Harley-Davidson Motor Company expressed disappointment at the union vote today that rejected a proposed new collective bargaining agreement for employees and authorized a strike at its final assembly operations in York, Pa. A strike at the facility is expected to occur as early as 12:01 a.m. February 2, when the current contract expires.
As a result of the pending strike, production of Touring and Softail motorcycles at Harley-Davidson’s operations in York has been suspended.
"We are obviously disappointed by the union’s decision," said Fred Gates, General Manager of Harley-Davidson’s operations in York. "The proposed contract was structured to help manage future costs that could be detrimental to our business over the long term," Gates said. "While Harley-Davidson is a strong company today, we don’t want to find ourselves in ten years in the same position that the Detroit auto industry is in now."
The proposed contract provided for a four percent wage increase in each of the three contract years. Two percent of the increase was dependent on the union accepting the Company’s salaried health care plan or another plan that would save the Company an equal amount of money. The Company’s union employees in York currently pay no premium for health insurance coverage and minimal out of pocket costs. The proposal would have doubled the Company’s 401(k) contribution match and would have provided a special monthly retirement supplement for certain employees who retire during the contract period. The proposal also would have instituted a second-tier wage and benefit plan for new employees hired after February 2, 2007. For example, under the two-tier structure, new assembly worker hires would have earned $18.25 per hour in the first year of the contract, compared to $20.78 per hour for current assembly workers in the first year of the contract.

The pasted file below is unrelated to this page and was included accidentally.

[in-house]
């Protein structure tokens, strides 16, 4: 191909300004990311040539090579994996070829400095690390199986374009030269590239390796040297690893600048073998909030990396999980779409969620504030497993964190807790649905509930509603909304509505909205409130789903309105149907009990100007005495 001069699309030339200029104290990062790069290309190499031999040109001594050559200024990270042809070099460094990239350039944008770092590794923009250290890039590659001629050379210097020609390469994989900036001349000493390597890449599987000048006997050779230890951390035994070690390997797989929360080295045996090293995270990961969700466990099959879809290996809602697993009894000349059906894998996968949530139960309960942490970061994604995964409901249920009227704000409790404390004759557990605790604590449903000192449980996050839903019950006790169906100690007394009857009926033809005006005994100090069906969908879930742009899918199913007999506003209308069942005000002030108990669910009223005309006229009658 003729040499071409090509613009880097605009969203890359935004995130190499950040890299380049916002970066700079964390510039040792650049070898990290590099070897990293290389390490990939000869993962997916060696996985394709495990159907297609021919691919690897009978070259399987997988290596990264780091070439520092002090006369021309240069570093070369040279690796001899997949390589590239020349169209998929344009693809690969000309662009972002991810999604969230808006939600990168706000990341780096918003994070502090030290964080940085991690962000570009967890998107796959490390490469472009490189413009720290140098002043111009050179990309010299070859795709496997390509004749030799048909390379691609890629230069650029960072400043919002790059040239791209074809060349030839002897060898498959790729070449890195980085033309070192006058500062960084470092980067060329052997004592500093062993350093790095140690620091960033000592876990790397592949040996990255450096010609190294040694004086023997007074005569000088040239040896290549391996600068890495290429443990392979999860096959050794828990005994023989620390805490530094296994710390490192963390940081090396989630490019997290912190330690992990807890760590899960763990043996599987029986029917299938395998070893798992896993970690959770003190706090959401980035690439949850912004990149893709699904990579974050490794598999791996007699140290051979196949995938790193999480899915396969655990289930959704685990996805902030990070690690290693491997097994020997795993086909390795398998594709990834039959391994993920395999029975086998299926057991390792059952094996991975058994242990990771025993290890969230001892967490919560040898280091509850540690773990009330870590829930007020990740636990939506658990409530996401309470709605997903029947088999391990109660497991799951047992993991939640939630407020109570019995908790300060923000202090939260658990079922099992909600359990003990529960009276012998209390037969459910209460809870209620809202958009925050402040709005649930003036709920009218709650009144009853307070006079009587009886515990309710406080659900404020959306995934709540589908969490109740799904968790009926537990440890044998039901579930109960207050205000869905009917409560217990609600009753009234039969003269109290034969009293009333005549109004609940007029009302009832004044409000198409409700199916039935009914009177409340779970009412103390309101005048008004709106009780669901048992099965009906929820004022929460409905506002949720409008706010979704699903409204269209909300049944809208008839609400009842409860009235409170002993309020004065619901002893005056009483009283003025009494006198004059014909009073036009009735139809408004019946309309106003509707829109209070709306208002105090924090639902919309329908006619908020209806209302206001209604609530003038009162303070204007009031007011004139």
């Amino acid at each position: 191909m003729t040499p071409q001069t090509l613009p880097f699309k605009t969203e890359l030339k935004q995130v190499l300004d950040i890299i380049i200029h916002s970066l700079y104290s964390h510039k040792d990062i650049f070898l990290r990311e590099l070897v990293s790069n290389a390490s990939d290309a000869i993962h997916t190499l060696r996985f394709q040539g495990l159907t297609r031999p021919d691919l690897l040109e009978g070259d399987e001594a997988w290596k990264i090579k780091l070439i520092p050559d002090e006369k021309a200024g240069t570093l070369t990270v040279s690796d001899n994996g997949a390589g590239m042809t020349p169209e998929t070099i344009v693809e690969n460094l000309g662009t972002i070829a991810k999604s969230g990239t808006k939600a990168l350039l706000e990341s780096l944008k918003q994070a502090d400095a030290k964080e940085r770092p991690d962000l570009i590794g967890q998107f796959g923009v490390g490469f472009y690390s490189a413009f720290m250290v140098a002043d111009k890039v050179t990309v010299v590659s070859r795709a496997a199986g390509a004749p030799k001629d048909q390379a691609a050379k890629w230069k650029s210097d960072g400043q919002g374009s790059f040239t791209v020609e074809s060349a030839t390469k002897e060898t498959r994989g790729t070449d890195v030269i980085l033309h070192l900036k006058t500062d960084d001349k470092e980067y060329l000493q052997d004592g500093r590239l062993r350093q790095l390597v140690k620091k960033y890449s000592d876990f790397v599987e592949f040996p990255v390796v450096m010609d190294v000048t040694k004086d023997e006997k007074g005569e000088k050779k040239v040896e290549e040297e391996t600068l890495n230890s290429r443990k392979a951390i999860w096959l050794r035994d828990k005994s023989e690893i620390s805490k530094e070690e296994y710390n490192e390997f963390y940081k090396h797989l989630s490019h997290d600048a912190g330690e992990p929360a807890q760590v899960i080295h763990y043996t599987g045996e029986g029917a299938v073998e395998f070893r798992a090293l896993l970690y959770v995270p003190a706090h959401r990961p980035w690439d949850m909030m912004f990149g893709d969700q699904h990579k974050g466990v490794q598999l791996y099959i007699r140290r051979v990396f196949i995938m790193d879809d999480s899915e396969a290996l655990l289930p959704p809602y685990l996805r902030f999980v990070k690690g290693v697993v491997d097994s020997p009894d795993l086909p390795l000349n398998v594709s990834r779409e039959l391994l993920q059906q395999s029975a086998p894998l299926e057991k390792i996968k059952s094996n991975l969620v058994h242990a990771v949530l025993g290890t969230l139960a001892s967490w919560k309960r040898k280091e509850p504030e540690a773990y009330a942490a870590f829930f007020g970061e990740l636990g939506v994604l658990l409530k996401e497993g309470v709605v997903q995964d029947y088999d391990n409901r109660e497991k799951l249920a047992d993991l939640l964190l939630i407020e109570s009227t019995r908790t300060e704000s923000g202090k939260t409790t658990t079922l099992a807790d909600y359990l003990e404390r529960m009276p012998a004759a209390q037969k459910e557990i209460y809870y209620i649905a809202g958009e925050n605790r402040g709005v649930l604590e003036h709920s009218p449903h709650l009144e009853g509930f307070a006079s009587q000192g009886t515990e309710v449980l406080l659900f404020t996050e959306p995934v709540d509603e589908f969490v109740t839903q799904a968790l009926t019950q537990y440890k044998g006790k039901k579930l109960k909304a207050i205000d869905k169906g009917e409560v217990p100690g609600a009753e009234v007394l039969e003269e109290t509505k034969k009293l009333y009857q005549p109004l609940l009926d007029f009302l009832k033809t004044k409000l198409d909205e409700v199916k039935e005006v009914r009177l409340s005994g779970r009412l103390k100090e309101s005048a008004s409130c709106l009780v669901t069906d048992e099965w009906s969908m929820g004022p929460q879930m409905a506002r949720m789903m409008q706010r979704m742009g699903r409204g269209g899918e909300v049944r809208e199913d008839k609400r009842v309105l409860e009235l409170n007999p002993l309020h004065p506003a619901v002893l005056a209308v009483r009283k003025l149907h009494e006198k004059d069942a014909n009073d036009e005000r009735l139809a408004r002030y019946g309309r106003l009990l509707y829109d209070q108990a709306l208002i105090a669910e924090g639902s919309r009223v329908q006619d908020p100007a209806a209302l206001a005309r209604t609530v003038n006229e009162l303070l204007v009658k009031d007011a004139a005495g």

Harley-Davidson production employees in York are represented by International Association of Machinists and Aerospace Workers (IAM) Local 175.